Clark expressed similar hopes. “The humanities teach you how to ask questions and to think from different points of view,” she said. “I think that what has been happening recently on the world stage is that people are not thinking about different points of view.”
Lambert-Beatty emphasized the importance of the arts in any reckoning with exclusion in American political, social, and cultural life. “I think that these are topics that can be dealt with in the language of policy and can be dealt with in the language of social science, and have to be, but that they are issues of the psyche, of culture at a level that’s not always apparent to us on the surface as we live it,” she said. “It necessitates the examination of all of the assumptions that we carry, and art is constantly bringing [these issues] up and letting us see them and giving us other ways to approach them.”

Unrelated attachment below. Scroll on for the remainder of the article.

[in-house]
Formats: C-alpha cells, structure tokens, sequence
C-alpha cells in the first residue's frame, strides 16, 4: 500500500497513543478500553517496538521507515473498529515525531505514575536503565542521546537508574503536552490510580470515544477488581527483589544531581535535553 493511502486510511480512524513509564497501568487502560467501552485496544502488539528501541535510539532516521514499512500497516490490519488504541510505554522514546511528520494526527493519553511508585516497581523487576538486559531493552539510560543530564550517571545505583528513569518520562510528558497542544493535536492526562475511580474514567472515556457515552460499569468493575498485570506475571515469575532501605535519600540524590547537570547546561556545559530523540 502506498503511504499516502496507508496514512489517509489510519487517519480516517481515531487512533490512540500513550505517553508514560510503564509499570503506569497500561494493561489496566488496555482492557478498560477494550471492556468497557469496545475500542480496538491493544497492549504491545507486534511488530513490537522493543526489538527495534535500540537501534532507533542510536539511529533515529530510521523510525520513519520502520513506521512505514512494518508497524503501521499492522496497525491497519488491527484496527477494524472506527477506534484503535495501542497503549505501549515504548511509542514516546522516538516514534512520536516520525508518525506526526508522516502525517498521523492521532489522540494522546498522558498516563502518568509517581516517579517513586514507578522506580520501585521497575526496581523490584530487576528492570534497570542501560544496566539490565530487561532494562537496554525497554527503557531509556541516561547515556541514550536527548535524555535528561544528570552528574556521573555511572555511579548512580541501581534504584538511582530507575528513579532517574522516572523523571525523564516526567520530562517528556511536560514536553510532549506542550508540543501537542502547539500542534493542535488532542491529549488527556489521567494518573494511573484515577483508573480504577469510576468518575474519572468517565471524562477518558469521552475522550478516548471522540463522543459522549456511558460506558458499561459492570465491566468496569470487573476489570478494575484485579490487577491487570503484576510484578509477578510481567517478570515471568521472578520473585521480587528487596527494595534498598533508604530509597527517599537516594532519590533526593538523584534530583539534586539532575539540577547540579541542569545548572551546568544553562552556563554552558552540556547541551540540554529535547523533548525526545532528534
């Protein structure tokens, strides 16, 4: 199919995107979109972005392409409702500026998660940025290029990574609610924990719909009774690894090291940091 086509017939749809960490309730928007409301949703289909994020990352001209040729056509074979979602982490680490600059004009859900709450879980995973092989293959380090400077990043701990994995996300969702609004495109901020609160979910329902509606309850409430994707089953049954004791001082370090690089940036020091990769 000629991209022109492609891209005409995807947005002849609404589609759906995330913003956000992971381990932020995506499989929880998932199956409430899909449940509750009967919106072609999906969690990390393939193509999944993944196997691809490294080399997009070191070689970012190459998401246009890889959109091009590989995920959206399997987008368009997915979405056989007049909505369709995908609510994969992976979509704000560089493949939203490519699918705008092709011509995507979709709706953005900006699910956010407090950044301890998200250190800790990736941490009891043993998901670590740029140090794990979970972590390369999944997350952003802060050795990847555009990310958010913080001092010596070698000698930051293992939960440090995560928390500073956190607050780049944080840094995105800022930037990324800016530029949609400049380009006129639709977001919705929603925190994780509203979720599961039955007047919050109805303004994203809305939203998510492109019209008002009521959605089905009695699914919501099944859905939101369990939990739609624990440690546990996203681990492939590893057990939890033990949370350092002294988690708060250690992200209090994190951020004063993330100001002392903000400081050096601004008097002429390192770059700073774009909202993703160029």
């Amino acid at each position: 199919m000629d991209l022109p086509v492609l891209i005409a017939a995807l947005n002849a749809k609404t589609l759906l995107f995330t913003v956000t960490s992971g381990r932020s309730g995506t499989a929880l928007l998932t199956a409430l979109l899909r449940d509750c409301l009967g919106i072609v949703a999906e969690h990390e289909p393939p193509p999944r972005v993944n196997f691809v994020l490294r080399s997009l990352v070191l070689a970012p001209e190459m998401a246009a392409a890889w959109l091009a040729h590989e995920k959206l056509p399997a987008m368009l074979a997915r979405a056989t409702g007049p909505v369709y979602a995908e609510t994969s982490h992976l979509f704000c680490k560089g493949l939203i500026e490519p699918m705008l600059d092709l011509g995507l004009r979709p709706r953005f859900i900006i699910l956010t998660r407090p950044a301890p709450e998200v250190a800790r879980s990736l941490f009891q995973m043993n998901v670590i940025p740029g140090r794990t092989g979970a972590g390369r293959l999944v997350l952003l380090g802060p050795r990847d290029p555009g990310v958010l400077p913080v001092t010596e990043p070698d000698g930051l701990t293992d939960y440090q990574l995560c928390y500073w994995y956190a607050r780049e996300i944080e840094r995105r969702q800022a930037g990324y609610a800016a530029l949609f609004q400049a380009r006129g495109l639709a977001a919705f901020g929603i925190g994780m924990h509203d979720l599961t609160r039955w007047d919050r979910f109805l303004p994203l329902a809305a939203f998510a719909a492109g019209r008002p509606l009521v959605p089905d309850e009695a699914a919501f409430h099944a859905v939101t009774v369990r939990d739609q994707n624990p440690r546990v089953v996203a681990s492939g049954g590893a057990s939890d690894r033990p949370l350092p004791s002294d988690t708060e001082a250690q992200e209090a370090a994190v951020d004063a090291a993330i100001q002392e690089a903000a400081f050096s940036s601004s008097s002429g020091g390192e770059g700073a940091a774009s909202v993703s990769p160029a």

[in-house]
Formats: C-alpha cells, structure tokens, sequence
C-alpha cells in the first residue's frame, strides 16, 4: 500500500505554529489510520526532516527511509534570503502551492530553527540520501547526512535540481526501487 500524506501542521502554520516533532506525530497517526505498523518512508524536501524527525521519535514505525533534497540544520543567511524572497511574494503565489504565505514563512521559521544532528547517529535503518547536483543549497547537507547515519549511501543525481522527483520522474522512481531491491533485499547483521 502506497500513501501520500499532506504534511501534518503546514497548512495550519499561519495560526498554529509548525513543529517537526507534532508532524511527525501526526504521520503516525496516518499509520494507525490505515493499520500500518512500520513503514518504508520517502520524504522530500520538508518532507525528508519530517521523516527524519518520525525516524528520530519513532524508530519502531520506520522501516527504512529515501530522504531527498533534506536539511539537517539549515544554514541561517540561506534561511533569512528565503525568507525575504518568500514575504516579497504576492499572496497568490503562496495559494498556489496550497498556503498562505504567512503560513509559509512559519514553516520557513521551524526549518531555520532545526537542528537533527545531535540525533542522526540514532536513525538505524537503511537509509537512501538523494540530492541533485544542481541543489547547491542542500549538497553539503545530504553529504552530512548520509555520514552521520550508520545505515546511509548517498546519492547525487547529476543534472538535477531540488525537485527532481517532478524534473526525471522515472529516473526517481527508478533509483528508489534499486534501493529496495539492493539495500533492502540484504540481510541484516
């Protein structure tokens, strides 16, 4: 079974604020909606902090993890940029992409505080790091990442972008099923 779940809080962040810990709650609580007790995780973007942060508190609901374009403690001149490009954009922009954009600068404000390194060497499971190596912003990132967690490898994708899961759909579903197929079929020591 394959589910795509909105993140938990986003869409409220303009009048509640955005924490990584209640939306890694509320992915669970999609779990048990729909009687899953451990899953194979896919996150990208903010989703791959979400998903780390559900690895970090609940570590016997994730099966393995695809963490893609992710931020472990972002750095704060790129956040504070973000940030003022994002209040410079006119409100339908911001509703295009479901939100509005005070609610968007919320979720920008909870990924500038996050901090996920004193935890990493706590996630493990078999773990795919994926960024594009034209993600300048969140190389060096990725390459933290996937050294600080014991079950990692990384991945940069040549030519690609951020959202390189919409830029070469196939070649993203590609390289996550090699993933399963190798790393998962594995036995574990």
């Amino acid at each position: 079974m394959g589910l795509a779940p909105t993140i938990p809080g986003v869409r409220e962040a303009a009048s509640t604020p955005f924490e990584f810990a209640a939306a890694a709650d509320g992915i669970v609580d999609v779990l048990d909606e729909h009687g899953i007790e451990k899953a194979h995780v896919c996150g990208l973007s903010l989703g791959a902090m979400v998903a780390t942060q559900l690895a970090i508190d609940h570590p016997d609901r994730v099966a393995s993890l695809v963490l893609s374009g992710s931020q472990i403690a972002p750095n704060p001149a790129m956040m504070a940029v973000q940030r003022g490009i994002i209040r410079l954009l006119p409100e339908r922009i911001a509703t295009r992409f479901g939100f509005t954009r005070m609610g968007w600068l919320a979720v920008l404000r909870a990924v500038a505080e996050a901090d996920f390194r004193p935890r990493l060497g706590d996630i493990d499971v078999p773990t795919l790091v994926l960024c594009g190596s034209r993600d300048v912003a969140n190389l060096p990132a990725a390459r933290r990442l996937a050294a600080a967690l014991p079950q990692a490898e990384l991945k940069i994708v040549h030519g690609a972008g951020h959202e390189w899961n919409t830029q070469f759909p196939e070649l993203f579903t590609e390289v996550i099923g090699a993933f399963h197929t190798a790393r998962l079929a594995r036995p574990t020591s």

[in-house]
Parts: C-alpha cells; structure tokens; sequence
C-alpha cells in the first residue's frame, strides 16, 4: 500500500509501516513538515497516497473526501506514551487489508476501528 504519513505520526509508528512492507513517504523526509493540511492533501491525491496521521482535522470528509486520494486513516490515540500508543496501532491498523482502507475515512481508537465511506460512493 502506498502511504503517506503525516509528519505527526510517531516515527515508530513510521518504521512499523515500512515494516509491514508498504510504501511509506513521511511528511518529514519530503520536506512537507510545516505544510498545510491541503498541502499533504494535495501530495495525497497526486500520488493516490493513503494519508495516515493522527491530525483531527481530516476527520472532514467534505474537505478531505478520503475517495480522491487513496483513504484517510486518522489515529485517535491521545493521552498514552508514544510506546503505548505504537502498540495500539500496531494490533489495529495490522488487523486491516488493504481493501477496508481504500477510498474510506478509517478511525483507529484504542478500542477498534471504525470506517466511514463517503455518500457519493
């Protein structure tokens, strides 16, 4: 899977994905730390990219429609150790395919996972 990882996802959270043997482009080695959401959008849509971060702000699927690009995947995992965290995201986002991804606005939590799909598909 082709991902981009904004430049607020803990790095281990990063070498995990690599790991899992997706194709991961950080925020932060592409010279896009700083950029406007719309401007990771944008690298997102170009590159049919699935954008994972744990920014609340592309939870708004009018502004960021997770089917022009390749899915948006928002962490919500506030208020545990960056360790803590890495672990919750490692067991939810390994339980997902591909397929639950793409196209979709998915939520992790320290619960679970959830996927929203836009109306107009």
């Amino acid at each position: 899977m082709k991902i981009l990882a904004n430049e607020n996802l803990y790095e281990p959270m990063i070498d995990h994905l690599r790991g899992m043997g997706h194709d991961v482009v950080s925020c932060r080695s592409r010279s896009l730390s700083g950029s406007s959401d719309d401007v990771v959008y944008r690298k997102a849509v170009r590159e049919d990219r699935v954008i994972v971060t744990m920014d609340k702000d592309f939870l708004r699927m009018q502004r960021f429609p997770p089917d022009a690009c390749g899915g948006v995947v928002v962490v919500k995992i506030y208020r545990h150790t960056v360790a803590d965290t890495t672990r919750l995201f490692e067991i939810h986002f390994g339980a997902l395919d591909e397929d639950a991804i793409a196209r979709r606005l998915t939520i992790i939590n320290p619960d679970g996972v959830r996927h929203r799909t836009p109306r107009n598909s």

She added that the arts can also create opportunities for the imagination of alternatives to dominant cultural and political realities. “Art generates the possible, and that’s why it’s so important to have lots of different people generating the possible from lots of different perspectives,” she said.
For Lewis too, inclusivity is an imperative. “Part of what should give us a sense of the urgency of this topic—of dealing with inclusivity, of dealing with race and the arts—is that we’re dealing with a topic that shouldn’t have any barrier for entry,” she said. “We’re dealing with what it means to be creative. We’re dealing with a skill that we’re naturally endowed with at the youngest stage of our development—the ability to invent, to imagine, to dream. If this field does have barrier of entry, out of all fields, if the arts is a field that still needs work to do with inclusion, you know that we really have work to do.”
—Staff writers Ha D.H. Le and Brittany N. Ellis contributed to the reporting of this story.
—Staff writer Elizabeth C. Keto can be reached at firstname.lastname@example.org.